Although _Comfort and Joy_ shares characters with an earlier work by Grimsley, _Winter Birds_, the two novels could not be more different. Whereas the earlier work is a dark, harrowing tale of violence and domestic abuse, the present novel chronicles the hesitant, tender romance between a grown-up Dan Crell, coping with hemophilia and HIV as well as the scars left by his upbringing, and Ford McKinney, a handsome doctor from a rich family. They meet at the hospital where Dan is an administrator and Ford is a resident, fall in love and struggle with the issues so many gay male couples face: intimacy, money and their families. Though occasionally there is clumsy expository dialogue, surprising for a writer as skilled as Grimsley, and a false note or two in the romance, ultimately the author convinces the reader of his central argument. The contrasting holiday scenes in the Atlanta household and the humble residence of Dan's mother, now remarried, in South Carolina show that the rigid gentility of Ford's well-to-do Atlanta family constitutes its own kind of domestic abuse. One roots for the survival of this unlikely couple, and is uplifted by the ambiguous but hopeful ending. I read the earlier _Winter Birds_ some time after finishing _Comfort and Joy_ and realized that, despite the dramatic contrast in tone between the two, knowing the former adds depth to the later story and increases one's appreciation of both works.
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Format: Hardcover
"Why do they live in the same house, share meals together, argue about money and parents, why do they have pets, plant begonias, bring home birthday cakes? Where are the children, where is the sense of permanence, what is the tie that binds? (p.207)" It is in pursuit of questions like these that this that we are lead as Dan and Ford explore how intimate gay relationships are initiated, negotiated, and finally, consummated - in the fullest meaning of that term. How is it that two unlikely beings can come to the point of finding that living can only be complete when it involves both of them; together? It is also a wonderful examination of the fears and anxiety as well as the 'comfort and joy' of both discovering, and ultimately being true to ones self.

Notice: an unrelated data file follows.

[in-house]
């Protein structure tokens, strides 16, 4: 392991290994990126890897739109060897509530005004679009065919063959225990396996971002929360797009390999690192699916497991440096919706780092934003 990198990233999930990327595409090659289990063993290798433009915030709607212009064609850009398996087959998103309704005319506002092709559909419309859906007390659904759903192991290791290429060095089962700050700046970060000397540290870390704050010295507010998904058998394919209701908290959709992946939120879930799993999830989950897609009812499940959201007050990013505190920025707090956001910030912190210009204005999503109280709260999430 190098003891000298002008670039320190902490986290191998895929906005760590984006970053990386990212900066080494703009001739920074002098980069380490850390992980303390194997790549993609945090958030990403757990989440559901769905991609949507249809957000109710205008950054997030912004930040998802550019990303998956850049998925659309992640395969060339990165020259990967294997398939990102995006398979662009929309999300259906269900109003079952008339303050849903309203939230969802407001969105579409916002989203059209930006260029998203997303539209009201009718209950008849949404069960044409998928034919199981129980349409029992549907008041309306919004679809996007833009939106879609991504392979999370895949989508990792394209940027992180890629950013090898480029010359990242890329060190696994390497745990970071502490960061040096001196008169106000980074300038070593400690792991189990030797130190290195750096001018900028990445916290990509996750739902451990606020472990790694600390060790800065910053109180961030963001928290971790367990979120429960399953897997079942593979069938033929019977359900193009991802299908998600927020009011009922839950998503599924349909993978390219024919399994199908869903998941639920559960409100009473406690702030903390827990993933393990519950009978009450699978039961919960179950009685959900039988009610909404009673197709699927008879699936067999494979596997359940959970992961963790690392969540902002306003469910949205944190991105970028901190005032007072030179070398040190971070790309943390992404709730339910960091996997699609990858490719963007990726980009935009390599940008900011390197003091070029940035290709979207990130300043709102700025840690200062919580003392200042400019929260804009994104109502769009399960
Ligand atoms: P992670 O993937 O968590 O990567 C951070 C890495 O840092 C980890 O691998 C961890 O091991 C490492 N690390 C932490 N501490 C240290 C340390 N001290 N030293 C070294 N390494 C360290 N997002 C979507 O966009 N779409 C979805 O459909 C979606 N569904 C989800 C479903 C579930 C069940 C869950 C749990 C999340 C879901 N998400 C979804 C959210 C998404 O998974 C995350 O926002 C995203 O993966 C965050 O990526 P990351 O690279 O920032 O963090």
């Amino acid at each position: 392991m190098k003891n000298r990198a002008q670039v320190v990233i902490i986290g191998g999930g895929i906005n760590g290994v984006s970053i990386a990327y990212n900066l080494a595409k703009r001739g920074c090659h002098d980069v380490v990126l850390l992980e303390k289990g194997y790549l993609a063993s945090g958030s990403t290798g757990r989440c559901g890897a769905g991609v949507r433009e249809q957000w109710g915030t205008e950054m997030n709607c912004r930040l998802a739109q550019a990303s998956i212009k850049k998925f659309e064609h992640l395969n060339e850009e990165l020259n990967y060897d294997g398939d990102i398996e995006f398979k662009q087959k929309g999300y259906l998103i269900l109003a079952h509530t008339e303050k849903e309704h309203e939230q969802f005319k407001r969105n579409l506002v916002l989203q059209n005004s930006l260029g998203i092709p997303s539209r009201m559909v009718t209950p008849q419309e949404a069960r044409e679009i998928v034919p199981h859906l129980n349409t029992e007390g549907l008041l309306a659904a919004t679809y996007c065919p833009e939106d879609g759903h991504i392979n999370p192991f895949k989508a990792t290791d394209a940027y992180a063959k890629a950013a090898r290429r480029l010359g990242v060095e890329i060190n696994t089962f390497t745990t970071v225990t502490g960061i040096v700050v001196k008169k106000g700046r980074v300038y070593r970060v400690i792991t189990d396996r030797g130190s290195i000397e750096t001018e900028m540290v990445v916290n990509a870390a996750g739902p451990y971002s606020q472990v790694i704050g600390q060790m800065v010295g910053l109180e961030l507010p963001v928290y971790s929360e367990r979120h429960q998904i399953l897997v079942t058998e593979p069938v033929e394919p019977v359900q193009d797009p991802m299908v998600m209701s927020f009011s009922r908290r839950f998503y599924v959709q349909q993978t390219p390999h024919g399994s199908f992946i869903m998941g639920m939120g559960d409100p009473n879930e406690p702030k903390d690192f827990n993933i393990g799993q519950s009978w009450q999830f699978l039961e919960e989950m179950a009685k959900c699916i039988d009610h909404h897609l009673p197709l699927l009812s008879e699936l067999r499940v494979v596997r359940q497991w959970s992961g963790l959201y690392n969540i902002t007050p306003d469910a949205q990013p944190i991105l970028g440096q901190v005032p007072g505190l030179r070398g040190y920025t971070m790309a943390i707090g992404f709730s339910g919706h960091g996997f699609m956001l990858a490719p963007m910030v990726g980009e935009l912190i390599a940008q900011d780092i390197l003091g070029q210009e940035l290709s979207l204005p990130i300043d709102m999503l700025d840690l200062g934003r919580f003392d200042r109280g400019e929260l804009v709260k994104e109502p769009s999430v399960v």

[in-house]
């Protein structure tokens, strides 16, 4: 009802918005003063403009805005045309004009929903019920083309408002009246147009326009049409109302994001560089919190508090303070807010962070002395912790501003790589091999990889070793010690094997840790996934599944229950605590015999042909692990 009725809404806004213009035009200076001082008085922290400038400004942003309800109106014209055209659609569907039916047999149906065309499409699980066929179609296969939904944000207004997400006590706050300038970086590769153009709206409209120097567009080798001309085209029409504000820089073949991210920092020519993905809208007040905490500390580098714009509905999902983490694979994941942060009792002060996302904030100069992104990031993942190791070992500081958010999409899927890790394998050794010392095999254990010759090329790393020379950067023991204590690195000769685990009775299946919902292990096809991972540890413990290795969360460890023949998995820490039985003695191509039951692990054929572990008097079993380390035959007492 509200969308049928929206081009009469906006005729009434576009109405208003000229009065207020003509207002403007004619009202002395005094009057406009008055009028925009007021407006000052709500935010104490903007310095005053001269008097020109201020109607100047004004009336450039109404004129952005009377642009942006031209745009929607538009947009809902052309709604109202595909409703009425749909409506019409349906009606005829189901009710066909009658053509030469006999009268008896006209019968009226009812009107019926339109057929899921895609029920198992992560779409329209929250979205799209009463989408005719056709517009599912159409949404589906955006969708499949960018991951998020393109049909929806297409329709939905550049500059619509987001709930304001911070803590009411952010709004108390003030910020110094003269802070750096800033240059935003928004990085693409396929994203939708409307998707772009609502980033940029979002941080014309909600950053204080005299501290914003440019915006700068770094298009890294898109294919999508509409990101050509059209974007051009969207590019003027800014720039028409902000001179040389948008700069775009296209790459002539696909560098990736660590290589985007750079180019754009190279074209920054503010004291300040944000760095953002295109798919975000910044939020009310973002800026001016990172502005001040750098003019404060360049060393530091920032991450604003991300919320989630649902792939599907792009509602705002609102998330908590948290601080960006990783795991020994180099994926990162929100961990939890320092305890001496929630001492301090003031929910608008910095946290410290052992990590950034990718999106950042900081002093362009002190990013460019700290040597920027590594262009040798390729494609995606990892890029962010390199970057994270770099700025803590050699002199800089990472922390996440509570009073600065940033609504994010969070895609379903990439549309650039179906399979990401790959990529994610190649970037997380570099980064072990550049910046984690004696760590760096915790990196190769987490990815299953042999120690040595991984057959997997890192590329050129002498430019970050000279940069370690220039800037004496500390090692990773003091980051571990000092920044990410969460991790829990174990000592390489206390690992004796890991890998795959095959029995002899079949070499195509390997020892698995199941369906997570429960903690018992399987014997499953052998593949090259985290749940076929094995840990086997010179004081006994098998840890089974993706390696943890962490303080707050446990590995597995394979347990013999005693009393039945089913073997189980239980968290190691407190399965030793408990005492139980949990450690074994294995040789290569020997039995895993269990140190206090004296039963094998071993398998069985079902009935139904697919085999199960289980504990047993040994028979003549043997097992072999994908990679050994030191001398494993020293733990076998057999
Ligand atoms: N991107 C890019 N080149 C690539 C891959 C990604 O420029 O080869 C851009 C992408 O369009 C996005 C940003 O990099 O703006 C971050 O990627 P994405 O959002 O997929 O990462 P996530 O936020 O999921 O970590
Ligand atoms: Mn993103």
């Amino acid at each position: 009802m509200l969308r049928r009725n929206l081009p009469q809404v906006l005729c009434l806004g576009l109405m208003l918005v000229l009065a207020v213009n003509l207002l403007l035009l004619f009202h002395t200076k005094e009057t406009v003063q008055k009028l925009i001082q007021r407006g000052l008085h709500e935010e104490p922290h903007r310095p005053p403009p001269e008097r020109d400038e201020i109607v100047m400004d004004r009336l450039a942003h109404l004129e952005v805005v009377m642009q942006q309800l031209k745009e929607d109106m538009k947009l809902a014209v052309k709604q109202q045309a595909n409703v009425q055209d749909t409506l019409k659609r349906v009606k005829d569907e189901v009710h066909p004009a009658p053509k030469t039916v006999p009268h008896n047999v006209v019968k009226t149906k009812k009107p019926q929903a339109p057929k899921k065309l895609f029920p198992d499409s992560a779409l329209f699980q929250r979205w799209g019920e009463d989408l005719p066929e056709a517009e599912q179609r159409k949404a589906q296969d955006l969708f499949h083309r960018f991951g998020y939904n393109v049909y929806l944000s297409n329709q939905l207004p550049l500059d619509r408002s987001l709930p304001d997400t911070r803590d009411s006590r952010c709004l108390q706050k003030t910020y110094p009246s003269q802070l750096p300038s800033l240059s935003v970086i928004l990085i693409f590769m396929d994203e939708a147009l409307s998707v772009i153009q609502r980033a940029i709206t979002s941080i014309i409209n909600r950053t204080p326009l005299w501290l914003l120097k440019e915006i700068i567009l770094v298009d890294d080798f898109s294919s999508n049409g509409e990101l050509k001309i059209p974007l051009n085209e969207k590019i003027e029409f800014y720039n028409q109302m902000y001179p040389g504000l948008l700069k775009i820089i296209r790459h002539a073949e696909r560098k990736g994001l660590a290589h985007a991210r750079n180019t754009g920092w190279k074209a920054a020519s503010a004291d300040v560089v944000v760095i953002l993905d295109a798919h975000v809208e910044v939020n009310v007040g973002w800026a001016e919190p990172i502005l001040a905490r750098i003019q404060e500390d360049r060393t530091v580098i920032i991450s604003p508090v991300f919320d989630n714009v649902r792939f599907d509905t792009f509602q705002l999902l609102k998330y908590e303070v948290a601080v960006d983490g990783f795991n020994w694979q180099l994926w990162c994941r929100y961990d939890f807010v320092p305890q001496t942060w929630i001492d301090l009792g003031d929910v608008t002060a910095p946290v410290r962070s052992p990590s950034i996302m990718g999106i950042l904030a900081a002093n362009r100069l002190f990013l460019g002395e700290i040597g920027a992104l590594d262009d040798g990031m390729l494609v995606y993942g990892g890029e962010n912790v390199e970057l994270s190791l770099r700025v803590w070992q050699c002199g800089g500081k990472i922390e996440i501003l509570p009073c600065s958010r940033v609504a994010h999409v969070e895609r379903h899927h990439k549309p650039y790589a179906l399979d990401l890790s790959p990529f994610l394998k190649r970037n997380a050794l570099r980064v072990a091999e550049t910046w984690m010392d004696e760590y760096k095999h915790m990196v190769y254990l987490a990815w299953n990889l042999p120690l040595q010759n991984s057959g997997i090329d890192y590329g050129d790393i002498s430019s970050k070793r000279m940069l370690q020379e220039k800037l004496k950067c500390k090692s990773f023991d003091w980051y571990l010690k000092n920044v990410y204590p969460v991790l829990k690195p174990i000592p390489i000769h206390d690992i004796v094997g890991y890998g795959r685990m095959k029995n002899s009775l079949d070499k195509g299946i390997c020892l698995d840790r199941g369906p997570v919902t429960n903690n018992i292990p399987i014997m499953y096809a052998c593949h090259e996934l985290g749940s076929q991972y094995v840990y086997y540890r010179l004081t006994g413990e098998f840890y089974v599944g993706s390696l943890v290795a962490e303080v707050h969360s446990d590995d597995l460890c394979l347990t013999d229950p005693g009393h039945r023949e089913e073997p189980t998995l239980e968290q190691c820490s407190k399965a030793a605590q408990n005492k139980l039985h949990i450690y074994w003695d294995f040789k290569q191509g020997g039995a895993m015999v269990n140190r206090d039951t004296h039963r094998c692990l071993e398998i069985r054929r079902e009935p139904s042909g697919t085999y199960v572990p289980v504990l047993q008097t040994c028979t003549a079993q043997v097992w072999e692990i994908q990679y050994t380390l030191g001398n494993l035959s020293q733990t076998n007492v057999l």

This is one of the most satisfying novels I have read in years. There is enough plot interest to keep the reader engaged, but the real treasure in this read is in watching the author weave together the delicate fabric of a committed relationship between two men - in a society where this is still not accepted as the norm. We are permitted to feel the pain which is experienced by these two men as they seek to develop a strong and meaningful relationship, but we are also given full measure of the comfort and joy that can come from the effort.
Because the novel is as real as it is exciting, it allows the reader to reflect on their own experience with forming and keeping intimate relationships in a way that is as helpful as it is full of power and passion. A great novel not only for gay readers but for anyone who wants to better understand what's involved for gay people seeking to form lasting relationships.